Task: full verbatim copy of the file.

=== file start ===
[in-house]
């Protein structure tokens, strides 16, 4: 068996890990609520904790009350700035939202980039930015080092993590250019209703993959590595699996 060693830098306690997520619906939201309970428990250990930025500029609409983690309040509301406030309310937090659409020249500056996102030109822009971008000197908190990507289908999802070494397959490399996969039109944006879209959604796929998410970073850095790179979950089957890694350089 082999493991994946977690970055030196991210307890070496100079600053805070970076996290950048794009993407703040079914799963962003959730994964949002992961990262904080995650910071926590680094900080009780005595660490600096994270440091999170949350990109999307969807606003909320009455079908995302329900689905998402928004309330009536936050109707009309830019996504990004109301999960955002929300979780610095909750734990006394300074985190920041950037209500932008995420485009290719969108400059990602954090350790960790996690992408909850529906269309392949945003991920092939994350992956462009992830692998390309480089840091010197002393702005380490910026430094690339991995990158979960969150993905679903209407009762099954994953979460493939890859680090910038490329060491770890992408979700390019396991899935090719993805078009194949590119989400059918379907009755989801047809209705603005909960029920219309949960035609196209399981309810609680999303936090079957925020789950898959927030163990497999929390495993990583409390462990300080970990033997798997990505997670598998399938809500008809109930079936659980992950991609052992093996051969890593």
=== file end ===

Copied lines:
[in-house]
């Protein structure tokens, strides 16, 4: 068996890990609520904790009350700035939202980039930015080092993590250019209703993959590595699996 060693830098306690997520619906939201309970428990250990930025500029609409983690309040509301406030309310937090659409020249500056996102030109822009971008000197908190990507289908999802070494397959490399996969039109944006879209959604796929998410970073850095790179979950089957890694350089 082999493991994946977690970055030196991210307890070496100079600053805070970076996290950048794009993407703040079914799963962003959730994964949002992961990262904080995650910071926590680094900080009780005595660490600096994270440091999170949350990109999307969807606003909320009455079908995302329900689905998402928004309330009536936050109707009309830019996504990004109301999960955002929300979780610095909750734990006394300074985190920041950037209500932008995420485009290719969108400059990602954090350790960790996690992408909850529906269309392949945003991920092939994350992956462009992830692998390309480089840091010197002393702005380490910026430094690339991995990158979960969150993905679903209407009762099954994953979460493939890859680090910038490329060491770890992408979700390019396991899935090719993805078009194949590119989400059918379907009755989801047809209705603005909960029920219309949960035609196209399981309810609680999303936090079957925020789950898959927030163990497999929390495993990583409390462990300080970990033997798997990505997670598998399938809500008809109930079936659980992950991609052992093996051969890593």